On the radio yesterday I heard a history of Alcoholics Anonymous. Most people do not know that AA was an outgrowth of the Oxford Group, a Christian organization founded by the American reverend Dr. Frank Buchman, who taught that the root of most personal problems were fear and selfishness, and that the answer was to surrender one’s life over to God’s plan and God’s total control.
My mentor, Jim Newton, was a member of the Oxford Group and was present in Akron OH in the early 1930s. Jim was a teetotaler, but his best friend was Bud (Russell) Firestone, the son of the tire magnate Harvey Firestone. (Jim was Harvey Firestone’s personal assistant and accepted as a member of the Firestone family.) Bud was a hopeless drunk, and Jim took him first to a drying-out clinic and then on to an Oxford Group conference in Denver. Bud gave his life to God, and thereafter enjoyed extended periods of sobriety. The Firestone family doctor called it a “medical miracle.”
Harvey Firestone was so grateful that, in January 1933, he invited Buchman and a team of sixty young people to conduct a ten-day campaign in Akron. They left behind them a strong functioning group which met each week in a local home, amongst whom were an Akron surgeon, Dr. Bob Smith (r. below), and his wife Anne. Dr. Bob was a secret and heavy drinker.
In the meantime, Bill Wilson (l.), a stockbroker, also attended Oxford Group meetings in the New York area and went on a mission to save other alcoholics. Though he was not able to keep one alcoholic sober, he found that by engaging in the activity of trying to convert others, he was able to keep himself sober. It was this realization—that he needed another alcoholic to work with—that brought him into contact with Dr. Bob Smith while on a business trip to Akron. The idea that alcoholism was a disease and not a moral failing was different from the Oxford concept that drinking was a sin, and this idea is what he shared with Dr. Bob at their first meeting.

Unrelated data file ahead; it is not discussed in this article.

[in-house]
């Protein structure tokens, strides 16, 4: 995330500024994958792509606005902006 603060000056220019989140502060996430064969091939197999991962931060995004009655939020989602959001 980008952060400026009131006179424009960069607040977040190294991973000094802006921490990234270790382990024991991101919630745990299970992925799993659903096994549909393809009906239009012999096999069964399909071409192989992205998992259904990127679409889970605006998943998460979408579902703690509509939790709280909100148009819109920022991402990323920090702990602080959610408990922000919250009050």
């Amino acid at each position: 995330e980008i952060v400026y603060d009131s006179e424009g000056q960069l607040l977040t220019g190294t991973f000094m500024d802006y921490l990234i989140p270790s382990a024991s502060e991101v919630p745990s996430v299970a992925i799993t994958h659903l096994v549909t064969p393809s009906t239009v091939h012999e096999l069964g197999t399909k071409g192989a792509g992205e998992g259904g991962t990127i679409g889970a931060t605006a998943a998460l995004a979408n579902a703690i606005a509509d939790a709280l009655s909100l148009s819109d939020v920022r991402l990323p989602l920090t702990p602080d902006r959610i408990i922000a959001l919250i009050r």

Dr. Bob was the first alcoholic Wilson helped to sobriety. Dr. Bob and Bill W., as they were later called, went on to found Alcoholics Anonymous, the most influential self-help movement in the world.
When I first met Jim Newton, he introduced me to a non-alcoholic drink that was popular with early members of AA. It was called a Bentley. For a time, I pounded down quite a few of these—they were as satisfying as a gin and tonic, an “adult drink” that is socially acceptable in all company. You can imbibe all you want and never suffer any ill effects.
Here’s how to mix a Bentley: Load a tall glass with ice, fill it with tonic water, a slice or more of lime—and here’s the kicker—top it off with Angostura Bitters. You don’t want just a dash of bitters; really load it up. Don’t bother to mix or stir the concoction—just let the bitters be suspended at the top of the glass. It will mix soon enough as you sip this tasty summer drink. And then another. And another.
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